Authors of section

Authors

Paulo Barbosa, Felix Bonnaire, Kodi Kojima

Executive Editors

Steve Krikler, Chris Colton

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ORIF

1. Principles

General considerations

These are unstable injuries and the integrity of the syndesmosis must be restored.

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2. Order of fixation

The crux of treatment is the correct reduction of the lateral malleolus and fibula. Length alignment and rotation must be restored otherwise it will not be possible to reduce the talus, the syndesmosis or the Volkmann’s triangle (if present).

Multifragmentary diaphyseal fibular fracture with rupture of the deltoid ligament

  1. The fibular shaft is brought out to length and fixed
  2. The integrity of the syndesmosis is restored

The deltoid ligament is not normally fixed as it heals well spontaneously. Occasionally, the ligament is interposed between the talus and medial malleolus, blocking reduction. In these cases, the medial side must be opened to reposition the ligament and it may then be surgically reattached.

suprasyndesmotic multifragmentary fibula medial injury posterior fracture

Multifragmentary diaphyseal fibular fracture with fracture of the medial malleolus

The choice of fixing the medial or lateral side first may be guided by the surgeon's preference, but the ankle joint in these fractures is often very unstable. The stability is dramatically improved once the medial fracture is fixed (if present), so we would suggest the following sequence:

  1. The medial fracture is fixed
  2. The fibular shaft is brought out to length and fixed
  3. The integrity of the syndesmosis is restored
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Multifragmentary diaphyseal fibular fracture with fracture of the medial and posterior malleolus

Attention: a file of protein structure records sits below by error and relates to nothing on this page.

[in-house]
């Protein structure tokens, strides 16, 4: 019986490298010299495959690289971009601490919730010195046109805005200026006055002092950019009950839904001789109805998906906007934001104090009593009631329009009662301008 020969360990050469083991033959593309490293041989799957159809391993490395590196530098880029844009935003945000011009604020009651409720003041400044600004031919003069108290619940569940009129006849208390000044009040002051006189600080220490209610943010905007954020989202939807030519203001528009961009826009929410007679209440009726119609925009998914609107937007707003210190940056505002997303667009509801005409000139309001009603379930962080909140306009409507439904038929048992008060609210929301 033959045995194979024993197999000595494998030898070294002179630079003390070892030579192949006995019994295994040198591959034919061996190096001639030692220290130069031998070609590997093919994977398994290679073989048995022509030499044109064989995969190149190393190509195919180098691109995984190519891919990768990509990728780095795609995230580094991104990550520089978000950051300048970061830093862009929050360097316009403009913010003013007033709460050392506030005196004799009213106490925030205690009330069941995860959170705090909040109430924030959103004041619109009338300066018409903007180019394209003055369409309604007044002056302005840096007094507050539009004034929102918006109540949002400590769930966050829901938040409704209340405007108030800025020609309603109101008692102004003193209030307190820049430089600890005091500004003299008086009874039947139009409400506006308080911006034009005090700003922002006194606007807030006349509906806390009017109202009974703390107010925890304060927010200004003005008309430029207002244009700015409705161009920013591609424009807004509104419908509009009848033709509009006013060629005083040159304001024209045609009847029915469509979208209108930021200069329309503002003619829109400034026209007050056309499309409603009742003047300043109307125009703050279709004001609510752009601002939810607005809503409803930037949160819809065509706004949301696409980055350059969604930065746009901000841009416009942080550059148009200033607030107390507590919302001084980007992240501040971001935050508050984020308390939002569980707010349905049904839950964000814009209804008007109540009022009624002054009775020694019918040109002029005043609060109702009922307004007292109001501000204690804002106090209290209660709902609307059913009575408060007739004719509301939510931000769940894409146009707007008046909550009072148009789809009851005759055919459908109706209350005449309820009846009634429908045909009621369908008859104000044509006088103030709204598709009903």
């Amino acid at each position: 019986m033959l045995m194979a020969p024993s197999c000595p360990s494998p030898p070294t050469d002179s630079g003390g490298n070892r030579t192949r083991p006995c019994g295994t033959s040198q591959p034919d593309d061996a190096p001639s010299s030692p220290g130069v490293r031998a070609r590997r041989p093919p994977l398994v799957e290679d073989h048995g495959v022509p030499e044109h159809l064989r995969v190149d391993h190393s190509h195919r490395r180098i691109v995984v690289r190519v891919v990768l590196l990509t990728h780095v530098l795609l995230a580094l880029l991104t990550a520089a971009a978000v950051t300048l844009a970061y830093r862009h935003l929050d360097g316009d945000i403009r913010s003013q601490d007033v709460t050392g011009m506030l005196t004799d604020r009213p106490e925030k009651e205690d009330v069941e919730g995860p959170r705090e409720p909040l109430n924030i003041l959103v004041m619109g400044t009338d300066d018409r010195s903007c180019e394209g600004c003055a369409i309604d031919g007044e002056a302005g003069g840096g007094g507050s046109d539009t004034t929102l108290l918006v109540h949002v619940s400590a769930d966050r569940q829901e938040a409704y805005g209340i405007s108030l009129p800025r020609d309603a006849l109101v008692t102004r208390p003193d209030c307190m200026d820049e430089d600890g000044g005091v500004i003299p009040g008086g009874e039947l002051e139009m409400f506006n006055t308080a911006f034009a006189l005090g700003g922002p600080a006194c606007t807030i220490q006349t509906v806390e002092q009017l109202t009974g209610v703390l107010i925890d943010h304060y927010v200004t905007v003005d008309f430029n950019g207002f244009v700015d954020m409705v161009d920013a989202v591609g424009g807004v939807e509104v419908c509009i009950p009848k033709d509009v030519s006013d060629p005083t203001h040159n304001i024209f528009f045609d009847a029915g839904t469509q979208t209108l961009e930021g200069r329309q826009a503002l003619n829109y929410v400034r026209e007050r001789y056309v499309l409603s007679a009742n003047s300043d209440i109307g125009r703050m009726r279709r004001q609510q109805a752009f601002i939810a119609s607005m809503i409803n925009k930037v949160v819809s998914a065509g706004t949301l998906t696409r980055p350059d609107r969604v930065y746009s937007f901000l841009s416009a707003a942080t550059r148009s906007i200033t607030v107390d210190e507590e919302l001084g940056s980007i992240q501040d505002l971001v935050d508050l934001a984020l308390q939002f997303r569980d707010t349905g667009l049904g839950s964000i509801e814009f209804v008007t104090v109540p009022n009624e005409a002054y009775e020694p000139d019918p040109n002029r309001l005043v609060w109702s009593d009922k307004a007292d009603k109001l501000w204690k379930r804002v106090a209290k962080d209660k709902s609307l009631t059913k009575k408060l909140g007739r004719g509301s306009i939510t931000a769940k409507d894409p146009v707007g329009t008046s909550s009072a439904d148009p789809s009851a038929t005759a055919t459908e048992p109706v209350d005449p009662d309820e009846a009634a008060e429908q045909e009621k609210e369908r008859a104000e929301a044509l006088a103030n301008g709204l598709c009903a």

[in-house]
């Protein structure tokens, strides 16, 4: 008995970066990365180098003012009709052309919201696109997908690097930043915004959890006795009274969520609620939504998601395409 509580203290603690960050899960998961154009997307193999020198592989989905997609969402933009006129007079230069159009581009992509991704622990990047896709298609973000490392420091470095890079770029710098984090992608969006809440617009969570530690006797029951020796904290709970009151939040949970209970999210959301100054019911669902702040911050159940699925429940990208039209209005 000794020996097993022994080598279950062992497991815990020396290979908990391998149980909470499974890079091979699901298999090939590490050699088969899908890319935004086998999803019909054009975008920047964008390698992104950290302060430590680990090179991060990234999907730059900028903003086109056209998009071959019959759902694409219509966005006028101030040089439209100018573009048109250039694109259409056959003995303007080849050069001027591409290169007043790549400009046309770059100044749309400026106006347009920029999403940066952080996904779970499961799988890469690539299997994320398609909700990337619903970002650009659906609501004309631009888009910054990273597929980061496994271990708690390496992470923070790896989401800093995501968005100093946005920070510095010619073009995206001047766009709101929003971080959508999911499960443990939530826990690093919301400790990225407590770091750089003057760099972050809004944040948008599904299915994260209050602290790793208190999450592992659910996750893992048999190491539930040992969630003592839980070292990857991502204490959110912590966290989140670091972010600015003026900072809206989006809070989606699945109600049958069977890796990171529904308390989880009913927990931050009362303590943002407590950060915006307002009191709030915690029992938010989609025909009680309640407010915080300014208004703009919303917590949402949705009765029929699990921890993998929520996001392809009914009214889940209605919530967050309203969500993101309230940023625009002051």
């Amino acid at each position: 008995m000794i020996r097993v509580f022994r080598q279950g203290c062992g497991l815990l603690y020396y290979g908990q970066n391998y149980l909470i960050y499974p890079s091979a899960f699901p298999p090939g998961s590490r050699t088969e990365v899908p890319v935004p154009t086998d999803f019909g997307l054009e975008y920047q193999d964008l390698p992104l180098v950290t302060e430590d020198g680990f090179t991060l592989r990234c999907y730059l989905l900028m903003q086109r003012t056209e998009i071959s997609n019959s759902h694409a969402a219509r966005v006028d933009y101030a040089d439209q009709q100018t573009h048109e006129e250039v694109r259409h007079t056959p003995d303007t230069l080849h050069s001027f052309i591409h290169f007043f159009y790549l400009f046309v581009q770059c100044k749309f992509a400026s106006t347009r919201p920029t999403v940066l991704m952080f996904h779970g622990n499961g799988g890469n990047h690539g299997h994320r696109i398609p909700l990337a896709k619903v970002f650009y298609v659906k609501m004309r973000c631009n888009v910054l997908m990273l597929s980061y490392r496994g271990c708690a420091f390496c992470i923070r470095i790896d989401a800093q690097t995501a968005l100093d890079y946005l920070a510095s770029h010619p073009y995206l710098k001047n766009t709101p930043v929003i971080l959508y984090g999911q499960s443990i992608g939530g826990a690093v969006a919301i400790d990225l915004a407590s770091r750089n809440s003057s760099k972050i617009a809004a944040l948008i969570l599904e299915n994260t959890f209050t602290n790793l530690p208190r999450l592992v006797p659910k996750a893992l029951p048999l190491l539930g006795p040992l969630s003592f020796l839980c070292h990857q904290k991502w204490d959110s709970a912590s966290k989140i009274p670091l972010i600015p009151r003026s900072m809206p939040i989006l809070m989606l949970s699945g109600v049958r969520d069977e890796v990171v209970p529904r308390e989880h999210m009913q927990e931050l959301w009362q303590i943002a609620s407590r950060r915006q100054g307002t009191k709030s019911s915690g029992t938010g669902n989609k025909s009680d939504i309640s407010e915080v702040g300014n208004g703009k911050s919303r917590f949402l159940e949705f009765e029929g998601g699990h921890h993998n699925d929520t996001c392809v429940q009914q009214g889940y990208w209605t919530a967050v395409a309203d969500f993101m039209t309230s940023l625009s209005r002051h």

The choice of fixing the medial or lateral side first may be guided by the surgeon's preference, but the ankle joint in these fractures is often very unstable. The stability is dramatically improved once the medial fracture is fixed (if present), so we would suggest the following sequence:

  1. The medial fracture is fixed
  2. The fibular shaft is brought out to length and fixed
  3. The integrity of the syndesmosis is restored
  4. The Volkmann's fragment is reduced and fixed
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3. Patient preparation

Depending on the approach, the patient may be placed in the following positions:

4. Approaches

Approach to the medial fracture

A medial fracture is addressed through the medial approach.

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Approach to the fibular shaft fracture and syndesmosis

A direct lateral approach is used for the fibular shaft fracture. The level of the fracture dictates the level of the incision required. The distal end of the incision may need to be extended for insertion of positioning screws, or a small separate incision may be used.

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Approaches to the Volkmann's fragment